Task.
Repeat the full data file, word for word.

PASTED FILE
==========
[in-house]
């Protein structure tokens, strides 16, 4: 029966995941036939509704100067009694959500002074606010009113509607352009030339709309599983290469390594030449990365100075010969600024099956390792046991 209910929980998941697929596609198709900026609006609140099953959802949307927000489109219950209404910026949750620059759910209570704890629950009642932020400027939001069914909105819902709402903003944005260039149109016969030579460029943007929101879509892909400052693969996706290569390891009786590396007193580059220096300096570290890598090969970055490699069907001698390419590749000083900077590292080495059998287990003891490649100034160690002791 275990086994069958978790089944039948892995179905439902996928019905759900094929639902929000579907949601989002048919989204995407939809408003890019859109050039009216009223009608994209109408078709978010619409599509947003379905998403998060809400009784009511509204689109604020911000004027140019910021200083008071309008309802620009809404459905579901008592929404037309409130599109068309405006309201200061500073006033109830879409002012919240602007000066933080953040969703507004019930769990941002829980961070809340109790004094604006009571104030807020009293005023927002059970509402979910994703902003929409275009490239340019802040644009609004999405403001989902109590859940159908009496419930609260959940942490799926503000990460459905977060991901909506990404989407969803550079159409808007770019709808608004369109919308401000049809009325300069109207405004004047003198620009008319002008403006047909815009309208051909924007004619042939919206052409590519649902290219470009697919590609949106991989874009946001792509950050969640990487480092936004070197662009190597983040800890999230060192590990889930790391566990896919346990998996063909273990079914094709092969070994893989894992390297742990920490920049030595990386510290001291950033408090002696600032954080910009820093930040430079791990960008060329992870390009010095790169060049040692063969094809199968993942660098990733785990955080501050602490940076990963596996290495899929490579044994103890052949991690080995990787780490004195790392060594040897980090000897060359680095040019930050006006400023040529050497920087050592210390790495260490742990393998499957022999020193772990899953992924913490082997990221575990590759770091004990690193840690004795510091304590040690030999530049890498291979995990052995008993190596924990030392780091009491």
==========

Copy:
[in-house]
């Protein structure tokens, strides 16, 4: 029966995941036939509704100067009694959500002074606010009113509607352009030339709309599983290469390594030449990365100075010969600024099956390792046991 209910929980998941697929596609198709900026609006609140099953959802949307927000489109219950209404910026949750620059759910209570704890629950009642932020400027939001069914909105819902709402903003944005260039149109016969030579460029943007929101879509892909400052693969996706290569390891009786590396007193580059220096300096570290890598090969970055490699069907001698390419590749000083900077590292080495059998287990003891490649100034160690002791 275990086994069958978790089944039948892995179905439902996928019905759900094929639902929000579907949601989002048919989204995407939809408003890019859109050039009216009223009608994209109408078709978010619409599509947003379905998403998060809400009784009511509204689109604020911000004027140019910021200083008071309008309802620009809404459905579901008592929404037309409130599109068309405006309201200061500073006033109830879409002012919240602007000066933080953040969703507004019930769990941002829980961070809340109790004094604006009571104030807020009293005023927002059970509402979910994703902003929409275009490239340019802040644009609004999405403001989902109590859940159908009496419930609260959940942490799926503000990460459905977060991901909506990404989407969803550079159409808007770019709808608004369109919308401000049809009325300069109207405004004047003198620009008319002008403006047909815009309208051909924007004619042939919206052409590519649902290219470009697919590609949106991989874009946001792509950050969640990487480092936004070197662009190597983040800890999230060192590990889930790391566990896919346990998996063909273990079914094709092969070994893989894992390297742990920490920049030595990386510290001291950033408090002696600032954080910009820093930040430079791990960008060329992870390009010095790169060049040692063969094809199968993942660098990733785990955080501050602490940076990963596996290495899929490579044994103890052949991690080995990787780490004195790392060594040897980090000897060359680095040019930050006006400023040529050497920087050592210390790495260490742990393998499957022999020193772990899953992924913490082997990221575990590759770091004990690193840690004795510091304590040690030999530049890498291979995990052995008993190596924990030392780091009491």